In 2021, a grant from ACTA’s Living Cultures Grant Program will support the filming of a documentary to preserve and increase access to information about the practice of Sagayan, a pre-Islamic dance of the Maguindanaon in Mindanao, Philippines.
The project is currently in progress until February 2022 and this page serves as living document
Sagayan is the true and ancient dance that predates Islam and Christianity of Maguindanaon people from Cotabato, Mindanao, Philipppines. It is performed as a ritual for healing called ipat or as a festive dance for wedding, enthronement, and other festive celebrations. The attire, props, music, and dance movements consist of important meanings serving overall as medium to the friendly spirit called “tonong”. Today a festive version of the dance called, Kalilang, is performed for weddings and other festive celebrations to bring good fortune.
This project will document
Sagayan Dance: traditional (healing), festive (traditional/exhibition)
Music: Ritual - Tagunggo; Festive - Sagayan a balabad, Sagayan a sinulog
Attire: proper attire terms and meaning
The completed documentary that will be produced aims to be available at the following platforms
Social media (except ipat)
Schools & Public Libraries
The Project Team
This project highlights the collaboration between cultural masters in Cotabato, Mindanao, Philippines and dance and music cultural practitioners and cinematographer in California, USA.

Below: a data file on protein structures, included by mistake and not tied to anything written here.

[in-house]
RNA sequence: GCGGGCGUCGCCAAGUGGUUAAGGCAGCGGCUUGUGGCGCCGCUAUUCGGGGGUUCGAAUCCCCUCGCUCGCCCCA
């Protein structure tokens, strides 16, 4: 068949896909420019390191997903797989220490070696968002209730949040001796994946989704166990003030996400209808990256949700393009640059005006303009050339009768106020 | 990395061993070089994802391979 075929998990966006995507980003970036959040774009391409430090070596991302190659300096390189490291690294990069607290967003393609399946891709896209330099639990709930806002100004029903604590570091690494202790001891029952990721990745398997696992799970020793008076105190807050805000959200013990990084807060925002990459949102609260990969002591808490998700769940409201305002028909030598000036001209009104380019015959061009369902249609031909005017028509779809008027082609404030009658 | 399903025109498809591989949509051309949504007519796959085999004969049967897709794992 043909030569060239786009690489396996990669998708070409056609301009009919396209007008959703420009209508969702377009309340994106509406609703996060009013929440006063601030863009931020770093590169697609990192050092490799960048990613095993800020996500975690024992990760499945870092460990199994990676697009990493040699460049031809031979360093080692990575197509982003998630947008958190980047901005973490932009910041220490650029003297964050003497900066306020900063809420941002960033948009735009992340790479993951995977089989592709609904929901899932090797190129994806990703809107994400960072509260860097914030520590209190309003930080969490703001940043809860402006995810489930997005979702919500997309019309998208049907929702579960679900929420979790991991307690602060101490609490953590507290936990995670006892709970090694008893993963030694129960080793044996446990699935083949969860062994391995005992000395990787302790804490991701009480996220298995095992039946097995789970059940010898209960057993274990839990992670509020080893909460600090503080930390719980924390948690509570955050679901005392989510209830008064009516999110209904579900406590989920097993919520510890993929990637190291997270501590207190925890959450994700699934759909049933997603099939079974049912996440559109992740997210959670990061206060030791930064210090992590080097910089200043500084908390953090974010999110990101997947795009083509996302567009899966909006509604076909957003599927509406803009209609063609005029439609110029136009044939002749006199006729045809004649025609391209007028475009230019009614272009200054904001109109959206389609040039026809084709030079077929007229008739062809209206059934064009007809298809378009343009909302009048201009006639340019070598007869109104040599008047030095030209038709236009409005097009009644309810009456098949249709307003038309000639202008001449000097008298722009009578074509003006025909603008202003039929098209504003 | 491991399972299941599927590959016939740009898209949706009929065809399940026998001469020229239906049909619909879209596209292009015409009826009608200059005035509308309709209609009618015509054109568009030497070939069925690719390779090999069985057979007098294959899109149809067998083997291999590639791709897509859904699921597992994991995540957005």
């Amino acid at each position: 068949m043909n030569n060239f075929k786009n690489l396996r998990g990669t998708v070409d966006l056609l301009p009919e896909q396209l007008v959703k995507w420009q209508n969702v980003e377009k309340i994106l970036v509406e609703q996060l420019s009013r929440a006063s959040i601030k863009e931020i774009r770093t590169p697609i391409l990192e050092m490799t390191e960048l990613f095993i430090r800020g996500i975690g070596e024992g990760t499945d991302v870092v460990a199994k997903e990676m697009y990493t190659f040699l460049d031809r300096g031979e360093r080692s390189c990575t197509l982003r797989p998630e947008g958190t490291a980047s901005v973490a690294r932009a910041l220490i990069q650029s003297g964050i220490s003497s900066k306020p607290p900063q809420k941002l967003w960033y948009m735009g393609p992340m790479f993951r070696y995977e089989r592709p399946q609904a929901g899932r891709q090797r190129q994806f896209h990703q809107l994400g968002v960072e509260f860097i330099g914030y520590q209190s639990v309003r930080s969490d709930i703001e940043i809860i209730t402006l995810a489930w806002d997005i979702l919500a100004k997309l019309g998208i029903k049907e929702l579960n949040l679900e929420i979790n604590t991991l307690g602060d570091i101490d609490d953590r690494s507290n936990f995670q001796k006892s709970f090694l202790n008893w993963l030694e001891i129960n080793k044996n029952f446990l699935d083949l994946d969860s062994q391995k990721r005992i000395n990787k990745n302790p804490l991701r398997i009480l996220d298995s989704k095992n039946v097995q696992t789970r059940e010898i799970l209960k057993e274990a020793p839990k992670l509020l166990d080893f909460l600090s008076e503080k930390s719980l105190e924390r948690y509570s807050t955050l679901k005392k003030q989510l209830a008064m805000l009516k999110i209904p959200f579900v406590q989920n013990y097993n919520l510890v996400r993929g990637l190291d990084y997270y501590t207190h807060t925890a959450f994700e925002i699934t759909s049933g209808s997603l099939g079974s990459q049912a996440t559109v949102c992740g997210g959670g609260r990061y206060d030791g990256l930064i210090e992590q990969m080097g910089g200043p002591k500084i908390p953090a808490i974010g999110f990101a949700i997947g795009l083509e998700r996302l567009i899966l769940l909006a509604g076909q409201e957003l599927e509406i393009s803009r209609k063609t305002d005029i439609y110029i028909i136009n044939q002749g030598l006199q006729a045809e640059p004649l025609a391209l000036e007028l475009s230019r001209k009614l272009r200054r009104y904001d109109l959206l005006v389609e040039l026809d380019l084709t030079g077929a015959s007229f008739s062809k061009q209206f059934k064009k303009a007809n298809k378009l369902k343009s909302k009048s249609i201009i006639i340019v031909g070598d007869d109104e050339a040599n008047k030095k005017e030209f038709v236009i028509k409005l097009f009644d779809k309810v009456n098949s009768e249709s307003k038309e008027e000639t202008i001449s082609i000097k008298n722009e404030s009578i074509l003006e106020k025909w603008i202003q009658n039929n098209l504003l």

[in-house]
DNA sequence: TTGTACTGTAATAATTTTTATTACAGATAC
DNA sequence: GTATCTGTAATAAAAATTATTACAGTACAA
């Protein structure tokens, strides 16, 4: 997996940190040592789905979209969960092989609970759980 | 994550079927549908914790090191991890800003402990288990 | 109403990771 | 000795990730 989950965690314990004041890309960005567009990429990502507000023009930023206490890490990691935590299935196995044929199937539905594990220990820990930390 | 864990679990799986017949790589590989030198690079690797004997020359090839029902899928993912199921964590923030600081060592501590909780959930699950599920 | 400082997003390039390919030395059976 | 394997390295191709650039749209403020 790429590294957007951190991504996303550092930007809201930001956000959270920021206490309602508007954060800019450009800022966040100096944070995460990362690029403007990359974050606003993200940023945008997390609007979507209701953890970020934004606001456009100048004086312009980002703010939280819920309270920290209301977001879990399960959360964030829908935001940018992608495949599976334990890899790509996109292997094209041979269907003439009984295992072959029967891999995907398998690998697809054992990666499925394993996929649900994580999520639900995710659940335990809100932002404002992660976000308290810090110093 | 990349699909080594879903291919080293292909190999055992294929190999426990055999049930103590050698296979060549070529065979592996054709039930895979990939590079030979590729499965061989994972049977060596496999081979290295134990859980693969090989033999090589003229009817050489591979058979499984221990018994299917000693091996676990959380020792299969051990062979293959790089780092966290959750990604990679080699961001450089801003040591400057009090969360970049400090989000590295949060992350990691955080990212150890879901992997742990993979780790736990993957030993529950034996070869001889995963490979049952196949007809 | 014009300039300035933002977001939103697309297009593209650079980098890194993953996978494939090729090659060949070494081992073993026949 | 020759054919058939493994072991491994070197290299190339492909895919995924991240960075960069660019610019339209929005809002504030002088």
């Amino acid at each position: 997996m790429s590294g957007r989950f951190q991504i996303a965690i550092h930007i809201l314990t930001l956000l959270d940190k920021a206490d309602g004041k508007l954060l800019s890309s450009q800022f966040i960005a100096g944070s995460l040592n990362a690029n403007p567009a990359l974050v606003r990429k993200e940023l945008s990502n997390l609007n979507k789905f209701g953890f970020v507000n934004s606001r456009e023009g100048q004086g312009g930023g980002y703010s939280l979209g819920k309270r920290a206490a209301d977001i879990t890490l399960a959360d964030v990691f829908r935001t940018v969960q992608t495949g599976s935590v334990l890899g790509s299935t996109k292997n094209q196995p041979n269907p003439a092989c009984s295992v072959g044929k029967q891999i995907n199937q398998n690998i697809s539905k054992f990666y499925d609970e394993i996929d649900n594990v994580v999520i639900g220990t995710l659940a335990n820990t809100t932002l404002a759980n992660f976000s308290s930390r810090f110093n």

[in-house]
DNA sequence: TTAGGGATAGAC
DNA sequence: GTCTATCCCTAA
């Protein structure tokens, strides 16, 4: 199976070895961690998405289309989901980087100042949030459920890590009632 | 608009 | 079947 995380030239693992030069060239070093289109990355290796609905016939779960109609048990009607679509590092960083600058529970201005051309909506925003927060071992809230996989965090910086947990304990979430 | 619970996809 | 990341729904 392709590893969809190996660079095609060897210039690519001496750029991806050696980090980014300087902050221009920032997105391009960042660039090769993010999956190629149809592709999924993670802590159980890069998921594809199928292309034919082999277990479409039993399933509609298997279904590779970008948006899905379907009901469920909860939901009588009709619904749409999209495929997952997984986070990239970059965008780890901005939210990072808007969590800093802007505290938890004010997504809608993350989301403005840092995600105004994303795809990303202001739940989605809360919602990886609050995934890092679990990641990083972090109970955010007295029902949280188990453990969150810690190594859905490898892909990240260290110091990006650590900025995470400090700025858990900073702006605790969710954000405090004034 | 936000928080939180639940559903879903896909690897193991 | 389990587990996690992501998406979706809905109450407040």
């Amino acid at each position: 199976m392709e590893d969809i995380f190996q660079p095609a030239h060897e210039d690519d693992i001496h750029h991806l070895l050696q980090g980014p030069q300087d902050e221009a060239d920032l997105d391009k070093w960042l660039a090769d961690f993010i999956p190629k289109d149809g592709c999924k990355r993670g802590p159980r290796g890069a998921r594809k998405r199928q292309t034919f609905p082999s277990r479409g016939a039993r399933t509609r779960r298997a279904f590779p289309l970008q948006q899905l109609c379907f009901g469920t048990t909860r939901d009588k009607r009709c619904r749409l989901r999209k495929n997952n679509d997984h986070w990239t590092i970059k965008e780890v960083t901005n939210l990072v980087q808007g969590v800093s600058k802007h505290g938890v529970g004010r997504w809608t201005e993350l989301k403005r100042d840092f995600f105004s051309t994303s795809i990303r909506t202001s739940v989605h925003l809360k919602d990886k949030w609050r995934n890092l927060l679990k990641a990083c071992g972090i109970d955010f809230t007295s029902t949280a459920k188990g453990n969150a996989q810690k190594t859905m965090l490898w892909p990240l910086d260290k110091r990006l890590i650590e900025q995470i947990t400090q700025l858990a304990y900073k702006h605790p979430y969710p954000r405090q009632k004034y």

Maguindanaon Cultural Masters
Faisal Monal - Maguindanaon Master Artist
Graduate of two bachelors degree, Bachelor of Arts Major in Social Work (2000) and a Bachelor of Science in Secondary Education Major in Music, Arts, Physical Education and Health (MAPEH) (2011) from the Cotabato City State Polytechnic College Cotabato City, Philippines. He is currently the choreographer of the CCSPC Salamindanao Dance Company. An exceptional Moro master artist, he is a dancer, shaman, chanter, and a traditional musician (Maguindanoan Tribe). He plays various Maguindanaon traditional instruments like the kulintang, agong, debakan, babendil, and gandingan.
Bapa Danny Mokatil - Maguindanaon Sagayan drum and gong Master Artist (left) and Bapa Kalikod Samad - Maguindanaon Sagayan Dance Master Artist (right) are from Municipality of Talitay, Maguindanao, Mindanao, Philippines of Makambimban Group, an award winning and champion of Sagayan competition during Inaul festival 2017 and 2019. Makabimban means attractive.
Maguindanaon Cultural Practitioners
Eric Solano - Project Lead (Founder and Artistic Director) Cultural researcher since 2005, studied Sagayan from Faisal Monal since 2005, dialogue with Master Danny Kalanduyan in 2012 including several Maguindanaon Sagayan master artists since 2017 in Philippines. Eric has participated in several ipat rituals between one to four days since 2011.
Major Estrella Julian Co-Project Lead (Music Director) has been involved with traditional arts for over 20 years and currently Parangal's Music Director Musically, he has trained with Kulintang Master Danny Kalanduyan, among others, and has been involved with Palabuniyan Kulintang Ensemble playing
Matthew Espina Harris (Sagayan Music Practitioner/Musician) studied traditional Maguindanaon/Meranao Kulintang music under House of Gongs established only student lead kulintang group at UCDavis. He's the Music Coordinator for Little Manila Dance Collective in Stockton, as well as a field researcher and performer with Parangal. Matthew has participated in Ipat ritual in 2020. He also serves as contributing write for this project
Rey Amado Arcilla (Sagayan Music Practitioner/Musician) has trained with Kulintang Master Danny Kalanduyan and is currently performing artist both musician and dancer with Parangal. Rey is also a field researcher and has participated in ipat ritual in 2018.